One of my first memorized rap songs was 'Bite This' by Roxanne Shante (we are about the same age). It felt great to have/hear a rapper who was female and my age at the time. I know of others, including white women, who can 'spit hot fire' and have even gotten record contracts...but this is a Man's world still. And men are messing up!

    Also, there are already some "mf'ing women in positions of power" at media outlets, record labels and distributors but they are not always in 'key decision-making roles'.

  11. Anonymous7/02/2009

    Nettrice said... "I know of others, including white women, who can 'spit hot fire' and have even gotten record contracts"

    ^^^^^ NAME NAMES.Bahamadia isn't white.

    Nettrice said..."there are already some "mf'ing women in positions of power"

    ^^^^^ NAME NAMES

    "they are not always in 'key decision-making roles'" <<< Oh, so what are you talking about??

  12. White Female Rappers (that come to mind):

    Jessy Moss
    Lady Sovereign
    Northern State
    Fergie (LOL)


    Judy McGrath, Chairman/CEO, MTV Networks

    Julie Greenwald, President, Atlantic Records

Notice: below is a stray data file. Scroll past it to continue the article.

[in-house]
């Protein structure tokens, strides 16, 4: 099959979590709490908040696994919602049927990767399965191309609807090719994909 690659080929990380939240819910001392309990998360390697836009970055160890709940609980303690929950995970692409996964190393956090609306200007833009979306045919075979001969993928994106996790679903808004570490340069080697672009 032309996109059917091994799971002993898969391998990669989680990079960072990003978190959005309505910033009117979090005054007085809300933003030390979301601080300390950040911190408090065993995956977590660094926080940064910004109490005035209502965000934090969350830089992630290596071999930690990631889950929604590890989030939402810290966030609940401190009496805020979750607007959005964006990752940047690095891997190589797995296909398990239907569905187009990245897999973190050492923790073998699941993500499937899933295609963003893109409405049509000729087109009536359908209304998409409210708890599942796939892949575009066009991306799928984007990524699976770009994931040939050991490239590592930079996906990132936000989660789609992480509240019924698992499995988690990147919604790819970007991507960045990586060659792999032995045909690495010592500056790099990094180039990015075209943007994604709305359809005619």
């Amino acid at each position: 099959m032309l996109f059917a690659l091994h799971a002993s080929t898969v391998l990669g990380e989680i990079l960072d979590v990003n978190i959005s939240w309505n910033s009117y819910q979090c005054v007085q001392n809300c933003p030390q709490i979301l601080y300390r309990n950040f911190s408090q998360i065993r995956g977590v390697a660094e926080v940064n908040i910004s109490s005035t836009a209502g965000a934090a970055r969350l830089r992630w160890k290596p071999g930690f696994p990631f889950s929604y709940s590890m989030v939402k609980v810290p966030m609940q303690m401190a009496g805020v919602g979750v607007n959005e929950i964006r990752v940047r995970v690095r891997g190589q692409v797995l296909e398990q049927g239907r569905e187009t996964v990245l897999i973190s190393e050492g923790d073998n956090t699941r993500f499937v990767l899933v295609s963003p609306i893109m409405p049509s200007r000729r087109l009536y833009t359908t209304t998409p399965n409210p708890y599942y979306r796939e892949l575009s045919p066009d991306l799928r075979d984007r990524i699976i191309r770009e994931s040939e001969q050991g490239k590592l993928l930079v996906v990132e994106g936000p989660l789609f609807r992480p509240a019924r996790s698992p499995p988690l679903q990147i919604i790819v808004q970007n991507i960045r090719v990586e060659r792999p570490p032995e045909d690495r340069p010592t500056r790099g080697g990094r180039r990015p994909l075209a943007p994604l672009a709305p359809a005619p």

Lisa Ellis, President, Sony Urban Music

    Alison Wenham, Chairman/CEO, AIM; Worldwide Independent Network

    Christina Norman, President, MTV Networks

    Debra Lee, Chairman/CEO, BET Networks

    Sylvia Rhone, President, Universal Motown Records

    Lesley Bleakley, CEO, the Beggars Group, U.S.

    Lia Vollack, President of Worldwide Music, Sony Pictures

    Jody Gerson, EVP of U.S. Creative, EMI Music Publishing

    Alexandra Patsavas, Founder, Chop Shop

    Diane Warren, Founder, RealSongs

    Marilyn Bergman, Chairman/President, ASCAP


    Andrea Ganis, EVP, Atlantic Records

    Mavis Takemoto, EVP of Administration and Operations, Universal Music Group Distribution

    Amanda Marks, EVP/GM of Digital Distribution, Universal Music Group Distribution

    Lynn Hazan-Devau, SVP Finance & Operations, RED Distribution

    Hilary Shaev, EVP of Promotion, Virgin Records

    Lucia Ballas Traynor, GM, MTV Tr3s

    Angelia Bibbbs Sanders, VP of Member Services, the Recording Academy

    Diana Meltzer, EVP of A&R, Wind-Up Records

    (And did you know about Bahamadia? If so what happened to her?)

  13. Also I was so busy naming names I forgot to mention that in the mainstream (American) media empire I could name only 10 or so white female executives...this is still a patriarchy we all live in.

    Key decision makers are usually at the very top of the chain of command, so when I write that these women are not always in key roles I mean that their stake is dependent on the hierarchical structure they are a part of.